Blanche D. Heard was born to Frederick and Annette Heard May 2, 1885 in Shiloh township, Grundy county, Iowa, the third child in a family of six.  She was called to her heavenly rest in Brookings July 16, 1945, after a short illness, aged 60 years, two months and 14 days.

She was educated in the Grundy, Hardin and O'Brien county schools of Iowa.  She taught in the Osceola county, Iowa, rural schools one year and also a year in the Brookings county schools.

She was united in marriage to Jesse Workman Dec. 15, 1903, at Grundy Center, Iowa, and they came to Brookings county and settled on the Workman farm, 10 miles north of Brookings where they made their home until 1925, when they moved to Brookings.

To this union were born six children, two dying in infancy.  Surviving are Leslie; Leola Crapser, Bell Gardens, Calif.; Ada Gillman of Brookings, and Sara Loganella of Philadelphia.

Besides her husband and four children, she leaves to mourn her loss, seven grandchildren; two sisters, Ethel of Melvin, Iowa, and Lelah of Grundy Center; and one brother, Dale of Lake Wilson, Minn.

Her father, mother and two sisters preceded her in death.  She also leaves a number of nieces and nephews and a host of friends.  She was a wonderful wife and mother, a good neighbor and friend, in the best meaning of the term, "a good woman."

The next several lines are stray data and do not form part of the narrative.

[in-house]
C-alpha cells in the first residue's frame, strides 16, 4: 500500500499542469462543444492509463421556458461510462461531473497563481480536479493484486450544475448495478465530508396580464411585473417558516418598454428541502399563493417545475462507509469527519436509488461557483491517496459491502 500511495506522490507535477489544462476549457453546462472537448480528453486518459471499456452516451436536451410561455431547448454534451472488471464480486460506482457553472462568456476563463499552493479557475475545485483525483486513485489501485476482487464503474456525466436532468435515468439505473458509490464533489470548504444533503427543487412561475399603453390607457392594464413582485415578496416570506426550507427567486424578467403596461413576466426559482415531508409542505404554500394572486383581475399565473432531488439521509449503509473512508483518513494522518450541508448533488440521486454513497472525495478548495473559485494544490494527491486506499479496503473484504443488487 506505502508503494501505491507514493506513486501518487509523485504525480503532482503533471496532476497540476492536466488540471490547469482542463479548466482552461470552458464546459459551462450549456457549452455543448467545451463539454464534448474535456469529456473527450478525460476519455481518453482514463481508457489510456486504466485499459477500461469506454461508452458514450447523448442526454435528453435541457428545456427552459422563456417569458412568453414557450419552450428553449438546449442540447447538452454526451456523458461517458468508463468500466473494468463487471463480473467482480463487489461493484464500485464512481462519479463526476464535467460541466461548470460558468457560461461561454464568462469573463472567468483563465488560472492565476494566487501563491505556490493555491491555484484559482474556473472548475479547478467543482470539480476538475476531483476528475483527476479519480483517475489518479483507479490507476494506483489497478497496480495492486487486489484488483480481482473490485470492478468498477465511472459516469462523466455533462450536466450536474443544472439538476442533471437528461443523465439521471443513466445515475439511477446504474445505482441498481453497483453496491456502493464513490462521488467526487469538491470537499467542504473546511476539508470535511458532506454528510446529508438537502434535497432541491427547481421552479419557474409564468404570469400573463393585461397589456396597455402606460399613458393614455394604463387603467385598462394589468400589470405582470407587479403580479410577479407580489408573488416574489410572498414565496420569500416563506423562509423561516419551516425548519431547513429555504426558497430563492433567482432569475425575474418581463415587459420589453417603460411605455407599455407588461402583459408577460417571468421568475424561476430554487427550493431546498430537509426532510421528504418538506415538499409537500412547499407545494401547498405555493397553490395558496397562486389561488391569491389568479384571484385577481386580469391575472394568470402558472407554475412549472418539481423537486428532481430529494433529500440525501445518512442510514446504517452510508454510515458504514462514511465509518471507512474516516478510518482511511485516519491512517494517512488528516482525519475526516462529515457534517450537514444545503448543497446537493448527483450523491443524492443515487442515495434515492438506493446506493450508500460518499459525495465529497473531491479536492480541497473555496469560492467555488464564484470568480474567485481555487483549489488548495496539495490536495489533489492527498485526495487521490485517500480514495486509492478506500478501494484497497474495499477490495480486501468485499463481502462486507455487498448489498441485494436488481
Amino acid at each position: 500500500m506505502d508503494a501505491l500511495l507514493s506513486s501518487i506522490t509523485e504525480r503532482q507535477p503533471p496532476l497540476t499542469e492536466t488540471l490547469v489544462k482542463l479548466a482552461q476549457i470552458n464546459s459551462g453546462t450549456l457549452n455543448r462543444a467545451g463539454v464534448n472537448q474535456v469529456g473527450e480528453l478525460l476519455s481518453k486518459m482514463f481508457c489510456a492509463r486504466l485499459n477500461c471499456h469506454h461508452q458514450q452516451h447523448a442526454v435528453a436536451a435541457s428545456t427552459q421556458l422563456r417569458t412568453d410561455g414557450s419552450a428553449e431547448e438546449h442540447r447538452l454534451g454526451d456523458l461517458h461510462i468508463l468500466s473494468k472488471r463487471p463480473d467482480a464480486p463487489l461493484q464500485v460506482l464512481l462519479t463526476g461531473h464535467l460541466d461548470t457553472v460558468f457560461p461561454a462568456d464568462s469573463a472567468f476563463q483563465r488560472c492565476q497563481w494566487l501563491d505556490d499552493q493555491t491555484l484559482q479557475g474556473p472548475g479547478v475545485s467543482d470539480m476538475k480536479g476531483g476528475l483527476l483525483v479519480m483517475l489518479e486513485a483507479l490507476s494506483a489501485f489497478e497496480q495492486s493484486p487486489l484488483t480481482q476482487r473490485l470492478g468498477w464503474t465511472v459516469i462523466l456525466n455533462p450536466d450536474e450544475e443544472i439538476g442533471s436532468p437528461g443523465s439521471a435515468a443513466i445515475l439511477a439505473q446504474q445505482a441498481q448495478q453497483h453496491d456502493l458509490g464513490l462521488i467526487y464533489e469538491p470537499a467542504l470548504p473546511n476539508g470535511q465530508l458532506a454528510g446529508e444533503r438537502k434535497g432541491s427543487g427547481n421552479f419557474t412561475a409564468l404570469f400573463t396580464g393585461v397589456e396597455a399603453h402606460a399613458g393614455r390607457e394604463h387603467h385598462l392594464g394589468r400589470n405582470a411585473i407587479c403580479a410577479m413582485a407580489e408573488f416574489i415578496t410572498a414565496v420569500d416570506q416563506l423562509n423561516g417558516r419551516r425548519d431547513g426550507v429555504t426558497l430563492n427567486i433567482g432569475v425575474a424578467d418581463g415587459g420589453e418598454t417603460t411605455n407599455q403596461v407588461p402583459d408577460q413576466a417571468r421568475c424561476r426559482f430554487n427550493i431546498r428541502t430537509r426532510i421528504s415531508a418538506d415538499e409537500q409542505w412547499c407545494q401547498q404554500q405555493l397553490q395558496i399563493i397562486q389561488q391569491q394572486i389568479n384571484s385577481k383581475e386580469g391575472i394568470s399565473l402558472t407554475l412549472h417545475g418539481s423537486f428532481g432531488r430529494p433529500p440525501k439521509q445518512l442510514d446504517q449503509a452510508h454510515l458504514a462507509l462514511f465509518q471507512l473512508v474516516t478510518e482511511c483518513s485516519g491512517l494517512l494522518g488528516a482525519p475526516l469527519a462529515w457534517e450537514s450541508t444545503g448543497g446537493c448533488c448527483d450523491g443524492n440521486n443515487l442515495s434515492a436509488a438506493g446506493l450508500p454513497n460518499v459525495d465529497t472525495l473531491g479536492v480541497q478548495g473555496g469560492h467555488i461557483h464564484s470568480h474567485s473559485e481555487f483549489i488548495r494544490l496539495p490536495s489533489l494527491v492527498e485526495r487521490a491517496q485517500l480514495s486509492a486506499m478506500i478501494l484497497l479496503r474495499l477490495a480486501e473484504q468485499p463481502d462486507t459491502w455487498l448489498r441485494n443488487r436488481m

Mrs. Workman was made a soldier of the Brookings Salvation Army corps Aug. 21, 1927, and held the following local officers positions until her death: home league treasurer; recruiting sergeant since Jan. 15, 1940; cradle roll sergeant, since Jan. 1, 1940, and company guard since May, 1941.

Saturday, January 8, 2011

2011 Jorenby Family Reunion

Tomorrow afternoon the little town of Volga, SD will be bustling as the family of John and Isabelle "Belle" Jorenby gather for the annual Jorenby Family reunion.

Below is a picture of John and Belle's family around 1930.  They had eleven children Pearl (1898), Norman (1902), Raymond (1904), Marvin (1907), John (1910), Leona (1912), Oliver (1917), Everett (1920), Ruth (1923).  They had two children die in infancy; one was born in September 1900 and died in October 1900 and then Donald was born in November 1914 and died in January1915.